We talked about hit ratio. We didn't talk about which hit ratio ? Hit ratio is nothing but contention for request interms of hits and misses. Could be with Memory/RBS/IO contention etc., Depending up on what you are dealing with, you have increase that paticular component of Oracle. If its memory increase db_buffers and other parameters of that deal with SGA. If its with RBS, try increasing RBS`s... and so on..
Since the users' query seems to be fetching more and more data every day. As the data gets to increase, the amount of information that could be stored in the buffer_cache decreases, since it had to service different users queries. as a result the miss rate increases and draws down the hit ratio. To better serve the problem, refine the user queries and use bind variables. Also as Reddy pointed out, increase the apporpriate parameters to serve the need.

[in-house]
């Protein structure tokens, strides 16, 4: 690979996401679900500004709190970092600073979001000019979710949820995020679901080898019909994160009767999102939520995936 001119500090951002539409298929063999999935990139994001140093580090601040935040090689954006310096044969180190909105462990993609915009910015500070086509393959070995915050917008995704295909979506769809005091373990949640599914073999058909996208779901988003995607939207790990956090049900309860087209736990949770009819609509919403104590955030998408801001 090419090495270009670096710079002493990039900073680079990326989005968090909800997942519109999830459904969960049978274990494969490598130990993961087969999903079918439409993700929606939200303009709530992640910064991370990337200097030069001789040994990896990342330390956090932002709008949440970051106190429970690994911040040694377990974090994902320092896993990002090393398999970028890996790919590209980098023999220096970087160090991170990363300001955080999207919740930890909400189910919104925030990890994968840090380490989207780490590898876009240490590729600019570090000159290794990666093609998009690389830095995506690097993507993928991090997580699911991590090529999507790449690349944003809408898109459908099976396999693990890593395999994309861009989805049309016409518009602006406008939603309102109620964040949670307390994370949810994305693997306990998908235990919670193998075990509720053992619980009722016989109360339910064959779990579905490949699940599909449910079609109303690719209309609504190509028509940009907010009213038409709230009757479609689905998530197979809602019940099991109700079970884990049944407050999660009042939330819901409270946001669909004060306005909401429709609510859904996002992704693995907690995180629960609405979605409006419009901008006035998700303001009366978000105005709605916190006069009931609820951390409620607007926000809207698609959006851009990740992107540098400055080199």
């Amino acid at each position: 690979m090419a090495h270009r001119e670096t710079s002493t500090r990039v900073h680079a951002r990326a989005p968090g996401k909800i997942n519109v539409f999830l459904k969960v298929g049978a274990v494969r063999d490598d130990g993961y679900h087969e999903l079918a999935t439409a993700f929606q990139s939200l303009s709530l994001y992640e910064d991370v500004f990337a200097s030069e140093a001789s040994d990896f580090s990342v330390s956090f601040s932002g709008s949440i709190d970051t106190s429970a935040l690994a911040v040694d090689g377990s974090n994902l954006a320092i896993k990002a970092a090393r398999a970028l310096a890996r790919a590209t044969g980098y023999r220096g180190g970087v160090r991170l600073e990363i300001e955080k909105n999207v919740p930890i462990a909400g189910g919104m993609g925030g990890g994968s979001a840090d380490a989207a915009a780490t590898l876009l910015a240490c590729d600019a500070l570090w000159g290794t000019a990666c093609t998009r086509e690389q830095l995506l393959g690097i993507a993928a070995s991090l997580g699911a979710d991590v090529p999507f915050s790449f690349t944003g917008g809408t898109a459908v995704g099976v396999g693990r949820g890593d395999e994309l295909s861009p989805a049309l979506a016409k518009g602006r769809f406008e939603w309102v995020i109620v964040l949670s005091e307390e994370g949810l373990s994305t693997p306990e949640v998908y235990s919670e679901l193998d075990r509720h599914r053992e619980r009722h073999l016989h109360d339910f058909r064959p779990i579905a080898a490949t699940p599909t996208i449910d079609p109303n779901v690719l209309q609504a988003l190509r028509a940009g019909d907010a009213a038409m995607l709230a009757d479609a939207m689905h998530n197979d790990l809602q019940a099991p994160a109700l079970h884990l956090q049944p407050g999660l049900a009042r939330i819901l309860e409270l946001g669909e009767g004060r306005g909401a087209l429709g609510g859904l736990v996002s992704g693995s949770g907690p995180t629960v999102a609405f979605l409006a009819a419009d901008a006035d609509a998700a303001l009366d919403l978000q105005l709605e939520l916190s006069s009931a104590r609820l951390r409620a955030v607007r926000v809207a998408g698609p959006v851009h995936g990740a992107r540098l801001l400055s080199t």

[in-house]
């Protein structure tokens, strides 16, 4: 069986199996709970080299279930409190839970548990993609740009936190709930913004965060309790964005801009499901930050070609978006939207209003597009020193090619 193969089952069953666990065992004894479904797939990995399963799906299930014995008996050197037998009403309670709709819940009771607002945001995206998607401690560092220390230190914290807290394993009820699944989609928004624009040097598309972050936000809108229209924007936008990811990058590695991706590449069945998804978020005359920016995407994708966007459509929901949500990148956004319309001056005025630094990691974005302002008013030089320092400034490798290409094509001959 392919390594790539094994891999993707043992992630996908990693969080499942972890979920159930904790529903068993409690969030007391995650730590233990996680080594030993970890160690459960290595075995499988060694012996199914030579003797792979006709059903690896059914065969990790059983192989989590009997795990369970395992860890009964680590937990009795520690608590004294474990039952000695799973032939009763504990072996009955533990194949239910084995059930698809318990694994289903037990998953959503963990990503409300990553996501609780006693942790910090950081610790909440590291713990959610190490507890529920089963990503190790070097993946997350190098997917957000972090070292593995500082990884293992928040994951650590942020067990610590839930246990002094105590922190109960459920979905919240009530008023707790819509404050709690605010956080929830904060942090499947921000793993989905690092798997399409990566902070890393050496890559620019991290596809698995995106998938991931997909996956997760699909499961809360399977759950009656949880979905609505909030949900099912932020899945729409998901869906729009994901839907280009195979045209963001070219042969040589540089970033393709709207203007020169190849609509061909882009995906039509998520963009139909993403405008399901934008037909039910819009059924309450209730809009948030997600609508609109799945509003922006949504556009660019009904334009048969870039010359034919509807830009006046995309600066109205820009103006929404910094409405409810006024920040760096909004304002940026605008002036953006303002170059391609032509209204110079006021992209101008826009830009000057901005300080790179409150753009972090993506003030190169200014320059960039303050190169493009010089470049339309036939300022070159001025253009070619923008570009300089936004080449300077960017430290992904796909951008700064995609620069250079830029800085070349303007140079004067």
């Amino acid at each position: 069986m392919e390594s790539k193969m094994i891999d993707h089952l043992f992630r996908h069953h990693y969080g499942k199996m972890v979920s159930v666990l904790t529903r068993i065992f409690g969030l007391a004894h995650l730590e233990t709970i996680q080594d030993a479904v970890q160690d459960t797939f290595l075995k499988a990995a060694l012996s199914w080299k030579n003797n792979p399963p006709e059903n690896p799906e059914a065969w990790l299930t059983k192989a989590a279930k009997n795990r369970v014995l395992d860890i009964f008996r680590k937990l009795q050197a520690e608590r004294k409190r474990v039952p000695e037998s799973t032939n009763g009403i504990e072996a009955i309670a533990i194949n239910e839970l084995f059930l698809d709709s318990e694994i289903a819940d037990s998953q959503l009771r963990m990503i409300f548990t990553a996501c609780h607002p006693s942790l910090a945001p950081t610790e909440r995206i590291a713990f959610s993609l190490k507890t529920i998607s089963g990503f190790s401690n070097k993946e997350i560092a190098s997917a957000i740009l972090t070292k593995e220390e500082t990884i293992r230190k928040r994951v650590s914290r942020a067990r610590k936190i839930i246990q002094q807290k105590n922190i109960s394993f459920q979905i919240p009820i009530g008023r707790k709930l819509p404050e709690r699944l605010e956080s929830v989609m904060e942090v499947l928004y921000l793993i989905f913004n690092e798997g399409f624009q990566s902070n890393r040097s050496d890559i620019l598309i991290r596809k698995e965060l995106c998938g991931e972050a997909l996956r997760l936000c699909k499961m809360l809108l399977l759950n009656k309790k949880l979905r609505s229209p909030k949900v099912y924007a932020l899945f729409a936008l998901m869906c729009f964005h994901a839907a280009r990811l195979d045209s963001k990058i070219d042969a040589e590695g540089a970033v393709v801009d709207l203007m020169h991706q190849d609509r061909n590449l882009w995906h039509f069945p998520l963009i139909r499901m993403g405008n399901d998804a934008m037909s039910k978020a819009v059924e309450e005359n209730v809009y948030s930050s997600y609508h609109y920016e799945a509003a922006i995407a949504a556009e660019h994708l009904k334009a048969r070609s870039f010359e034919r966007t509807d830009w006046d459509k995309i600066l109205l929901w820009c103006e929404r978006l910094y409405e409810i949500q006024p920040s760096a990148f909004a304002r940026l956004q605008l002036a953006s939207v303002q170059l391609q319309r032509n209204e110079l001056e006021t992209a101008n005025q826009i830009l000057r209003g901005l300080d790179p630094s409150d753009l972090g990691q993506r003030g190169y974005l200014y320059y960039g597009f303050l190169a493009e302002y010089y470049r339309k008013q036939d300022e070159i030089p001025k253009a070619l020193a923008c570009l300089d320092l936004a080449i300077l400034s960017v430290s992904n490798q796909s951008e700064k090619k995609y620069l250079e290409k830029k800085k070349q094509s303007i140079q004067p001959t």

Another possibility might be that someone is running a large query(s) from time to time that are pushing other blocks out of the cache. You may want to consider increasing your buffer cache size or implementing multiple buffer pools and caching oft used tables.
As far as some users getting higher ratio's than others, that's entirely possible. It could be that a majority of users are querying oft used tables which means they will have a better chance of getting blocks from the cache. If some other users are querying more historical data or different types of data on a more infrequent basis the blocks might be getting aged out of the cache because of the more frequently executed queries.
As was suggested, the best thing you can do is tune for overall hit ratios and look at your biggest resource hogs and try to optimize those.
Senior Database Administrator